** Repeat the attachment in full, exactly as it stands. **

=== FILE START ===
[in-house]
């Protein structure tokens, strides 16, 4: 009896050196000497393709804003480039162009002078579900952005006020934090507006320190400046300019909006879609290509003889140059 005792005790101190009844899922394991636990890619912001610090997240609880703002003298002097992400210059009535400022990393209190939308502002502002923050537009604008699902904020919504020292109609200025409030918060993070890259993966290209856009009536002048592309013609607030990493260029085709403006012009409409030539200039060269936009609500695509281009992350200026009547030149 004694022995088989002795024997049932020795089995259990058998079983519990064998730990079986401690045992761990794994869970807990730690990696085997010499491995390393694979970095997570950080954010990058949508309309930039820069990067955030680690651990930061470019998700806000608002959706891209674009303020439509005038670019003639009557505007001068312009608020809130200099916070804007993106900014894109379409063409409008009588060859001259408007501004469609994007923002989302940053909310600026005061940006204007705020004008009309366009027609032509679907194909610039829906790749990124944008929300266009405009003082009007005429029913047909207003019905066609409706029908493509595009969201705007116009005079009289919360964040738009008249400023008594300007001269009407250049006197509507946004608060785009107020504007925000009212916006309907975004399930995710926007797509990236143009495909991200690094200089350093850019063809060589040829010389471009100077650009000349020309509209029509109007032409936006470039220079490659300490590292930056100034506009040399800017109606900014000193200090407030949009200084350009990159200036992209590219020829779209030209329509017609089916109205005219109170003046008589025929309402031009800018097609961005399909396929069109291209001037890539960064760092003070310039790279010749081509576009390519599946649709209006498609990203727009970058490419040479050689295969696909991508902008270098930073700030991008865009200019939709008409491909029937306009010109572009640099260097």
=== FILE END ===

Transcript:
[in-house]
């Protein structure tokens, strides 16, 4: 009896050196000497393709804003480039162009002078579900952005006020934090507006320190400046300019909006879609290509003889140059 005792005790101190009844899922394991636990890619912001610090997240609880703002003298002097992400210059009535400022990393209190939308502002502002923050537009604008699902904020919504020292109609200025409030918060993070890259993966290209856009009536002048592309013609607030990493260029085709403006012009409409030539200039060269936009609500695509281009992350200026009547030149 004694022995088989002795024997049932020795089995259990058998079983519990064998730990079986401690045992761990794994869970807990730690990696085997010499491995390393694979970095997570950080954010990058949508309309930039820069990067955030680690651990930061470019998700806000608002959706891209674009303020439509005038670019003639009557505007001068312009608020809130200099916070804007993106900014894109379409063409409008009588060859001259408007501004469609994007923002989302940053909310600026005061940006204007705020004008009309366009027609032509679907194909610039829906790749990124944008929300266009405009003082009007005429029913047909207003019905066609409706029908493509595009969201705007116009005079009289919360964040738009008249400023008594300007001269009407250049006197509507946004608060785009107020504007925000009212916006309907975004399930995710926007797509990236143009495909991200690094200089350093850019063809060589040829010389471009100077650009000349020309509209029509109007032409936006470039220079490659300490590292930056100034506009040399800017109606900014000193200090407030949009200084350009990159200036992209590219020829779209030209329509017609089916109205005219109170003046008589025929309402031009800018097609961005399909396929069109291209001037890539960064760092003070310039790279010749081509576009390519599946649709209006498609990203727009970058490419040479050689295969696909991508902008270098930073700030991008865009200019939709008409491909029937306009010109572009640099260097």